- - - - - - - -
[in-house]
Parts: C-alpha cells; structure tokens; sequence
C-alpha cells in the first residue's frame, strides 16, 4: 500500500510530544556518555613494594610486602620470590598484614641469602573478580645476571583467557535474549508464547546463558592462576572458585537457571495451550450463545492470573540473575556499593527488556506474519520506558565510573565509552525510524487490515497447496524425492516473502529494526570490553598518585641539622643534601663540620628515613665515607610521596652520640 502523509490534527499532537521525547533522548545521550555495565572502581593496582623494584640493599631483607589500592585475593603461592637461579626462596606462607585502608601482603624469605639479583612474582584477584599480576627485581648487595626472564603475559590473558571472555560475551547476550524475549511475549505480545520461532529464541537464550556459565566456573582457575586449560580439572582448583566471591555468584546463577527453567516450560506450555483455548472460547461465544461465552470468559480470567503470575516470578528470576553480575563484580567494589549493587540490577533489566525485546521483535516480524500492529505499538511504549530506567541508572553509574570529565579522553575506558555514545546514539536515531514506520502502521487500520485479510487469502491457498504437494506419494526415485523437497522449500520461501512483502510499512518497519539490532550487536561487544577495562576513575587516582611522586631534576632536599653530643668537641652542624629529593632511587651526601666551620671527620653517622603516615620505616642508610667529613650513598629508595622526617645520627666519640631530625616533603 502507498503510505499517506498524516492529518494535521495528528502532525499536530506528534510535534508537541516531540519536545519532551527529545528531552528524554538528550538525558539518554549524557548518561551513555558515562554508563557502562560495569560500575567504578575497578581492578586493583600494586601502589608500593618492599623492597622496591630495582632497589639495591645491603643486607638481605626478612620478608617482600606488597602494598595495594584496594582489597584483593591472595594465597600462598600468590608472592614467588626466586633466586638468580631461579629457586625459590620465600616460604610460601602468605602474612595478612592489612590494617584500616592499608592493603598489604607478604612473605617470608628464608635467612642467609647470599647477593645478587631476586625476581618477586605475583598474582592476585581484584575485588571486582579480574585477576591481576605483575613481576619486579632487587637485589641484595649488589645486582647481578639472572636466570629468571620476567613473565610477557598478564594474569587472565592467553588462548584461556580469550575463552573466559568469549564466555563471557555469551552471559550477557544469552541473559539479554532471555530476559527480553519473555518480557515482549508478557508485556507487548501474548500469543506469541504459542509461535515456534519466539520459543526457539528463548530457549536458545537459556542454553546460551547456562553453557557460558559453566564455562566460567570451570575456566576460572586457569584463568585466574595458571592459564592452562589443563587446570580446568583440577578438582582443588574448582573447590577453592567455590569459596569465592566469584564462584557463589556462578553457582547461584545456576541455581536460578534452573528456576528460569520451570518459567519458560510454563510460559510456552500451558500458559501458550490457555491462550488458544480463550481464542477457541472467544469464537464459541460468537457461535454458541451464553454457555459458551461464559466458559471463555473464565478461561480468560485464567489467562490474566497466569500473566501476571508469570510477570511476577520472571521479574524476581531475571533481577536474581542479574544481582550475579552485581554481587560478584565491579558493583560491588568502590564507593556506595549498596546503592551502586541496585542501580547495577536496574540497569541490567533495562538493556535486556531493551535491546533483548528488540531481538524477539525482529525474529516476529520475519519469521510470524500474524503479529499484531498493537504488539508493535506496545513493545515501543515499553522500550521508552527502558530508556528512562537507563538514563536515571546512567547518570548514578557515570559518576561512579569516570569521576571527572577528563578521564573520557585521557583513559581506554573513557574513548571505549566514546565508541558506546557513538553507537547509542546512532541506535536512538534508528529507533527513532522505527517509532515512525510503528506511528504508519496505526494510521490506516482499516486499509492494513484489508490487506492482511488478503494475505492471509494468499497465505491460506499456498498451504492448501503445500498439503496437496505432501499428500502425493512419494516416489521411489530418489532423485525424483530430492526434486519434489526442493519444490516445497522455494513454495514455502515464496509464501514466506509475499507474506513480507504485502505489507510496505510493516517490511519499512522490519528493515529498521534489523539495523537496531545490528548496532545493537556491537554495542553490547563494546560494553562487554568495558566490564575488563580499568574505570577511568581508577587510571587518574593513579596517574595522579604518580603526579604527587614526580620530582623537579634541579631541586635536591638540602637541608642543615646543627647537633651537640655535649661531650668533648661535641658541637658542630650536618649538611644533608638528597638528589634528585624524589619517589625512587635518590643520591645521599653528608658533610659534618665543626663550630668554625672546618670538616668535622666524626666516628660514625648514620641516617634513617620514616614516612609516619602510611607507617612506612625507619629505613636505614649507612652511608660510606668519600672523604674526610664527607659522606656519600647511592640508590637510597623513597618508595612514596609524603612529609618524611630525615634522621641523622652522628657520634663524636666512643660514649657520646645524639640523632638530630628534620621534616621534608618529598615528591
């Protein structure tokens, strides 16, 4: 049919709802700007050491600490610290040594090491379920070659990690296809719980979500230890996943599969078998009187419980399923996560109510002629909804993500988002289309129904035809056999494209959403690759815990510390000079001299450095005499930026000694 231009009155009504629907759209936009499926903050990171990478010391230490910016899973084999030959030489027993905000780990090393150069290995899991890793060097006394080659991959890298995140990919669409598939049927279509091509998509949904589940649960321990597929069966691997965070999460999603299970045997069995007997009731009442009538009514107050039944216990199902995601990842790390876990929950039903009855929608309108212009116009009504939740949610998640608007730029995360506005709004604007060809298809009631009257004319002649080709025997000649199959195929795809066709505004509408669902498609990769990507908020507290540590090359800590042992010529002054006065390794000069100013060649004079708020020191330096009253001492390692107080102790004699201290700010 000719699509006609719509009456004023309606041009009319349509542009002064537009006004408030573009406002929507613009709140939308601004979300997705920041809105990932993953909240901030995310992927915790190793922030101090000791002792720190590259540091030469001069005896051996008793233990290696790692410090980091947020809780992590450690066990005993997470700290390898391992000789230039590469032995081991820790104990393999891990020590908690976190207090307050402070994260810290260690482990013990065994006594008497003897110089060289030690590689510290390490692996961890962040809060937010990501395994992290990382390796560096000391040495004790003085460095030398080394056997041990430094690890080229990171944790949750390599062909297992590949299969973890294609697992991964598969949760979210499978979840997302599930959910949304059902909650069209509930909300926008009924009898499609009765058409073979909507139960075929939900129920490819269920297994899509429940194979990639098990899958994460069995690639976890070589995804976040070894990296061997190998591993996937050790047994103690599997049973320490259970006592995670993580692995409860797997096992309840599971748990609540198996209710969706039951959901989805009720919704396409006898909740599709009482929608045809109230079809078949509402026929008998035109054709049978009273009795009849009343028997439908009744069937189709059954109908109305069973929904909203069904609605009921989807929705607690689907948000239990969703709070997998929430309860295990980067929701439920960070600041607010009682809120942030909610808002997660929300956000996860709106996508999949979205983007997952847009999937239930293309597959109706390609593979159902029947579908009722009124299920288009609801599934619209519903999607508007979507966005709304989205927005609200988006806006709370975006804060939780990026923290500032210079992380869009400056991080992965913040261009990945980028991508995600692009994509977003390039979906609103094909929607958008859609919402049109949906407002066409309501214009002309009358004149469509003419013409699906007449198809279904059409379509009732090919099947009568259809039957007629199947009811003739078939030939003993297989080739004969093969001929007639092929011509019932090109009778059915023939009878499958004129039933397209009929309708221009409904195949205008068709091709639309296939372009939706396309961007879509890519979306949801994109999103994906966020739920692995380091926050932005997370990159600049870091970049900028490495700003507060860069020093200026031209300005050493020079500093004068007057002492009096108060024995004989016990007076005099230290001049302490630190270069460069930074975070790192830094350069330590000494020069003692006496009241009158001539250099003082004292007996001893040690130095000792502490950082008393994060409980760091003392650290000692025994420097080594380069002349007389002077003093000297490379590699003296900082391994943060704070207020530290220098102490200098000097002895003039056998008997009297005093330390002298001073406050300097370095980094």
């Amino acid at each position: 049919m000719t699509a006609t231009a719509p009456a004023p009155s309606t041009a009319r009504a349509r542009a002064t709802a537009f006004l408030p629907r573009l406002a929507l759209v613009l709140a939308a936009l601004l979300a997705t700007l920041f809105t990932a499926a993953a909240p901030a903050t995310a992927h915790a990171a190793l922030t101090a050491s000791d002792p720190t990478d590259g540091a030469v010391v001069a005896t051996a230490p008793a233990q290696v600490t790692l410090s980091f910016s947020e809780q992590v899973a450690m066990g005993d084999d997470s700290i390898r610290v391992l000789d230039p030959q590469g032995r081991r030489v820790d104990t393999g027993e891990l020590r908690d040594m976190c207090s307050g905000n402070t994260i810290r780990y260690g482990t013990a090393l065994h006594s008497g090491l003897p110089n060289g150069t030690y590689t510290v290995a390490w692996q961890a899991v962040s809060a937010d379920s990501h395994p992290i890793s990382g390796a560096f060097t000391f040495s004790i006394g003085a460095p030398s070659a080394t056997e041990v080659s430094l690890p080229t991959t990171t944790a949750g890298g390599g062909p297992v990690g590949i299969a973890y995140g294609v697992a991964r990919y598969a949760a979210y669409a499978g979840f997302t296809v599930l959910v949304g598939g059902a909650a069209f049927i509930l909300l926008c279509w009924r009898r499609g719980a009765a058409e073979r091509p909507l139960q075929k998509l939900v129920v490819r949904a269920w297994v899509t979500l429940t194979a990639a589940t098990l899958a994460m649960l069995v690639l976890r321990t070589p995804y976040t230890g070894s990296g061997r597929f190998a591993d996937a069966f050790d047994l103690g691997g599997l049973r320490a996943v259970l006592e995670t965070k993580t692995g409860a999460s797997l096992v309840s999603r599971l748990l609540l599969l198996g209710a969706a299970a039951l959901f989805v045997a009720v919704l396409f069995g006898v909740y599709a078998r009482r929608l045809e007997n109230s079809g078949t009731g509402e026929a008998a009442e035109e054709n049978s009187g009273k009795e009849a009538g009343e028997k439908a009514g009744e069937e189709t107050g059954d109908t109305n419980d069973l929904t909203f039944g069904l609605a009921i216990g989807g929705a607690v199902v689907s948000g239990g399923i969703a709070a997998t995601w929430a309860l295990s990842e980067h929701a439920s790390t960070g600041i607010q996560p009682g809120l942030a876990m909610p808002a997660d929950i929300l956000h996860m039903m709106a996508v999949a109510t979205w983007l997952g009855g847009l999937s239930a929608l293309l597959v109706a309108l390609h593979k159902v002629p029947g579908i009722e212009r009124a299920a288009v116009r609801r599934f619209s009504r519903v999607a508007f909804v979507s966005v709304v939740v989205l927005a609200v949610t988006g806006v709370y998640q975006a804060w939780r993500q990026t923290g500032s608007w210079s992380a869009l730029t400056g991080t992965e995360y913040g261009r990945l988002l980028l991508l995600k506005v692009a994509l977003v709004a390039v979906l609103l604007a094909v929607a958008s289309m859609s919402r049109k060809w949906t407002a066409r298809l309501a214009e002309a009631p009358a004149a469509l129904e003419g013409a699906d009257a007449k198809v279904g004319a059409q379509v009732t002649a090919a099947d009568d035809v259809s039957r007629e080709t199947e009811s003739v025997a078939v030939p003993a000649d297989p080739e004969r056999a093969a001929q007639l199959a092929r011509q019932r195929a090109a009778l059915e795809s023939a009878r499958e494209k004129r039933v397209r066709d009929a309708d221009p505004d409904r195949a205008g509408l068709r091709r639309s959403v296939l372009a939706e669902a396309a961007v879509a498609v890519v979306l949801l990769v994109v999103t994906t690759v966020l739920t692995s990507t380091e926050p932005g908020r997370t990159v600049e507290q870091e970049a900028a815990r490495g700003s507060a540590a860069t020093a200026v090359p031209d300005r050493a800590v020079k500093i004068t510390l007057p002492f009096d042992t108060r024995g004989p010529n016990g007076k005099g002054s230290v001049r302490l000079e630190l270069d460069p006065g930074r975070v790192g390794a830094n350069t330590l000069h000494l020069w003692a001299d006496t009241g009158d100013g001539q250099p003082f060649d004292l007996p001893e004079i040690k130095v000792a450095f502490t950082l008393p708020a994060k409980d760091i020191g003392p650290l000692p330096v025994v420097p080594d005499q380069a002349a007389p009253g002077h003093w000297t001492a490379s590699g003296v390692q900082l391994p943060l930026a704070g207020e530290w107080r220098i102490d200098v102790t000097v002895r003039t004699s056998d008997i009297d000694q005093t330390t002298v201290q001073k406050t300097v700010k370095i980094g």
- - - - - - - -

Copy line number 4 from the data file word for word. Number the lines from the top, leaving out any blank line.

């Protein structure tokens, strides 16, 4: 049919709802700007050491600490610290040594090491379920070659990690296809719980979500230890996943599969078998009187419980399923996560109510002629909804993500988002289309129904035809056999494209959403690759815990510390000079001299450095005499930026000694 231009009155009504629907759209936009499926903050990171990478010391230490910016899973084999030959030489027993905000780990090393150069290995899991890793060097006394080659991959890298995140990919669409598939049927279509091509998509949904589940649960321990597929069966691997965070999460999603299970045997069995007997009731009442009538009514107050039944216990199902995601990842790390876990929950039903009855929608309108212009116009009504939740949610998640608007730029995360506005709004604007060809298809009631009257004319002649080709025997000649199959195929795809066709505004509408669902498609990769990507908020507290540590090359800590042992010529002054006065390794000069100013060649004079708020020191330096009253001492390692107080102790004699201290700010 000719699509006609719509009456004023309606041009009319349509542009002064537009006004408030573009406002929507613009709140939308601004979300997705920041809105990932993953909240901030995310992927915790190793922030101090000791002792720190590259540091030469001069005896051996008793233990290696790692410090980091947020809780992590450690066990005993997470700290390898391992000789230039590469032995081991820790104990393999891990020590908690976190207090307050402070994260810290260690482990013990065994006594008497003897110089060289030690590689510290390490692996961890962040809060937010990501395994992290990382390796560096000391040495004790003085460095030398080394056997041990430094690890080229990171944790949750390599062909297992590949299969973890294609697992991964598969949760979210499978979840997302599930959910949304059902909650069209509930909300926008009924009898499609009765058409073979909507139960075929939900129920490819269920297994899509429940194979990639098990899958994460069995690639976890070589995804976040070894990296061997190998591993996937050790047994103690599997049973320490259970006592995670993580692995409860797997096992309840599971748990609540198996209710969706039951959901989805009720919704396409006898909740599709009482929608045809109230079809078949509402026929008998035109054709049978009273009795009849009343028997439908009744069937189709059954109908109305069973929904909203069904609605009921989807929705607690689907948000239990969703709070997998929430309860295990980067929701439920960070600041607010009682809120942030909610808002997660929300956000996860709106996508999949979205983007997952847009999937239930293309597959109706390609593979159902029947579908009722009124299920288009609801599934619209519903999607508007979507966005709304989205927005609200988006806006709370975006804060939780990026923290500032210079992380869009400056991080992965913040261009990945980028991508995600692009994509977003390039979906609103094909929607958008859609919402049109949906407002066409309501214009002309009358004149469509003419013409699906007449198809279904059409379509009732090919099947009568259809039957007629199947009811003739078939030939003993297989080739004969093969001929007639092929011509019932090109009778059915023939009878499958004129039933397209009929309708221009409904195949205008068709091709639309296939372009939706396309961007879509890519979306949801994109999103994906966020739920692995380091926050932005997370990159600049870091970049900028490495700003507060860069020093200026031209300005050493020079500093004068007057002492009096108060024995004989016990007076005099230290001049302490630190270069460069930074975070790192830094350069330590000494020069003692006496009241009158001539250099003082004292007996001893040690130095000792502490950082008393994060409980760091003392650290000692025994420097080594380069002349007389002077003093000297490379590699003296900082391994943060704070207020530290220098102490200098000097002895003039056998008997009297005093330390002298001073406050300097370095980094």